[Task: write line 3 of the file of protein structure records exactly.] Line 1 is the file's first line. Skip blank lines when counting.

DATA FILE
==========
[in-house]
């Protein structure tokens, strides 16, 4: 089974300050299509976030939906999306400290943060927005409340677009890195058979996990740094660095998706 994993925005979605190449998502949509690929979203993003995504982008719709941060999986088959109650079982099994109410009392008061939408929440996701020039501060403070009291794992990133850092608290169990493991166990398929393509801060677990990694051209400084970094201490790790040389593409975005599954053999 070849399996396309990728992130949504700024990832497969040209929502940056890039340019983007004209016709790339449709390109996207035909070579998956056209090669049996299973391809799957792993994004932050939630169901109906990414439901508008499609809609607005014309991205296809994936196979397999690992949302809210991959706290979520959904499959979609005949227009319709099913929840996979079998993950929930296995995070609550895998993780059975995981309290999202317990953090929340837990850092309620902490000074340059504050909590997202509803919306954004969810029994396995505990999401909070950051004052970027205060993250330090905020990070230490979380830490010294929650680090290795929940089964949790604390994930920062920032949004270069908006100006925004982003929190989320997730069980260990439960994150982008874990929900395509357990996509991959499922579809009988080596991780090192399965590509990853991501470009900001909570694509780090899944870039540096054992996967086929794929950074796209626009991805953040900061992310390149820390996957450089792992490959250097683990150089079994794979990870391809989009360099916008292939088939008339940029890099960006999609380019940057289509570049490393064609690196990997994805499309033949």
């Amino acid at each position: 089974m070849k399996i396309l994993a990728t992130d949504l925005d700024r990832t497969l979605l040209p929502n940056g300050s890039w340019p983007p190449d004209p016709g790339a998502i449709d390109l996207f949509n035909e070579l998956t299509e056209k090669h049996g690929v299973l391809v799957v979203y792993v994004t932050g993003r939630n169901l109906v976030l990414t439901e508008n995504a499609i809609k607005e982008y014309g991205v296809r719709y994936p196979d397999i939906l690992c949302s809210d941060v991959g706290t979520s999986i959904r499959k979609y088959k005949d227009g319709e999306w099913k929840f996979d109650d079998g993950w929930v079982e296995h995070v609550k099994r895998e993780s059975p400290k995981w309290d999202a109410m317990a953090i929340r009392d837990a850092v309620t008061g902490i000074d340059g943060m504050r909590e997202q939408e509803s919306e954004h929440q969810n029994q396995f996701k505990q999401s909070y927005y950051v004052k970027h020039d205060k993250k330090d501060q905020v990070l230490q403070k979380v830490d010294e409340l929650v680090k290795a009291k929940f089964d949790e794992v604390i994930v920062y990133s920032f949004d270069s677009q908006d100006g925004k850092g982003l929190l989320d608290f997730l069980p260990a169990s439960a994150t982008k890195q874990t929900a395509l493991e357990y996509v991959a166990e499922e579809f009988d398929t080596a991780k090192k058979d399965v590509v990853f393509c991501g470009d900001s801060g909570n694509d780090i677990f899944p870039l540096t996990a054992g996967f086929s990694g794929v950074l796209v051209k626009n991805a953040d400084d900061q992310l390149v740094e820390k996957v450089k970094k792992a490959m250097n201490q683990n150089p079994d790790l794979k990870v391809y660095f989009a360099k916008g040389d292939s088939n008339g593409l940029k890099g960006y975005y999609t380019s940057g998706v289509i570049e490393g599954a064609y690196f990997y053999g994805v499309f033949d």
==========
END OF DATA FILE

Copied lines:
């Amino acid at each position: 089974m070849k399996i396309l994993a990728t992130d949504l925005d700024r990832t497969l979605l040209p929502n940056g300050s890039w340019p983007p190449d004209p016709g790339a998502i449709d390109l996207f949509n035909e070579l998956t299509e056209k090669h049996g690929v299973l391809v799957v979203y792993v994004t932050g993003r939630n169901l109906v976030l990414t439901e508008n995504a499609i809609k607005e982008y014309g991205v296809r719709y994936p196979d397999i939906l690992c949302s809210d941060v991959g706290t979520s999986i959904r499959k979609y088959k005949d227009g319709e999306w099913k929840f996979d109650d079998g993950w929930v079982e296995h995070v609550k099994r895998e993780s059975p400290k995981w309290d999202a109410m317990a953090i929340r009392d837990a850092v309620t008061g902490i000074d340059g943060m504050r909590e997202q939408e509803s919306e954004h929440q969810n029994q396995f996701k505990q999401s909070y927005y950051v004052k970027h020039d205060k993250k330090d501060q905020v990070l230490q403070k979380v830490d010294e409340l929650v680090k290795a009291k929940f089964d949790e794992v604390i994930v920062y990133s920032f949004d270069s677009q908006d100006g925004k850092g982003l929190l989320d608290f997730l069980p260990a169990s439960a994150t982008k890195q874990t929900a395509l493991e357990y996509v991959a166990e499922e579809f009988d398929t080596a991780k090192k058979d399965v590509v990853f393509c991501g470009d900001s801060g909570n694509d780090i677990f899944p870039l540096t996990a054992g996967f086929s990694g794929v950074l796209v051209k626009n991805a953040d400084d900061q992310l390149v740094e820390k996957v450089k970094k792992a490959m250097n201490q683990n150089p079994d790790l794979k990870v391809y660095f989009a360099k916008g040389d292939s088939n008339g593409l940029k890099g960006y975005y999609t380019s940057g998706v289509i570049e490393g599954a064609y690196f990997y053999g994805v499309f033949d």